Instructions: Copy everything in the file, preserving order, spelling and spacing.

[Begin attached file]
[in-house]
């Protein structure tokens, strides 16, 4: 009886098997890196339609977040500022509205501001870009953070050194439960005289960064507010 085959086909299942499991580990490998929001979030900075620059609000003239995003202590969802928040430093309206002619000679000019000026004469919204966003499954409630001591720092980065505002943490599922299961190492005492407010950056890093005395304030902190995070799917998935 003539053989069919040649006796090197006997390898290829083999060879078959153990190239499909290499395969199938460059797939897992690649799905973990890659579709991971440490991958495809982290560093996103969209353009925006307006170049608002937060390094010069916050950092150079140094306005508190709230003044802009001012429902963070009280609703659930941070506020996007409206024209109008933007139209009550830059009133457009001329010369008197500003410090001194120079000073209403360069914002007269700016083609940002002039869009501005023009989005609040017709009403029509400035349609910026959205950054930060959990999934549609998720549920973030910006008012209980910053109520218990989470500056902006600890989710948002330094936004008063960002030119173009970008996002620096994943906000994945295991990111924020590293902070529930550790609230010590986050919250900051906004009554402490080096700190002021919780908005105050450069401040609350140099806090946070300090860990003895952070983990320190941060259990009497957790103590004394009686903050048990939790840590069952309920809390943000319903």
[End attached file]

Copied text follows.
[in-house]
């Protein structure tokens, strides 16, 4: 009886098997890196339609977040500022509205501001870009953070050194439960005289960064507010 085959086909299942499991580990490998929001979030900075620059609000003239995003202590969802928040430093309206002619000679000019000026004469919204966003499954409630001591720092980065505002943490599922299961190492005492407010950056890093005395304030902190995070799917998935 003539053989069919040649006796090197006997390898290829083999060879078959153990190239499909290499395969199938460059797939897992690649799905973990890659579709991971440490991958495809982290560093996103969209353009925006307006170049608002937060390094010069916050950092150079140094306005508190709230003044802009001012429902963070009280609703659930941070506020996007409206024209109008933007139209009550830059009133457009001329010369008197500003410090001194120079000073209403360069914002007269700016083609940002002039869009501005023009989005609040017709009403029509400035349609910026959205950054930060959990999934549609998720549920973030910006008012209980910053109520218990989470500056902006600890989710948002330094936004008063960002030119173009970008996002620096994943906000994945295991990111924020590293902070529930550790609230010590986050919250900051906004009554402490080096700190002021919780908005105050450069401040609350140099806090946070300090860990003895952070983990320190941060259990009497957790103590004394009686903050048990939790840590069952309920809390943000319903």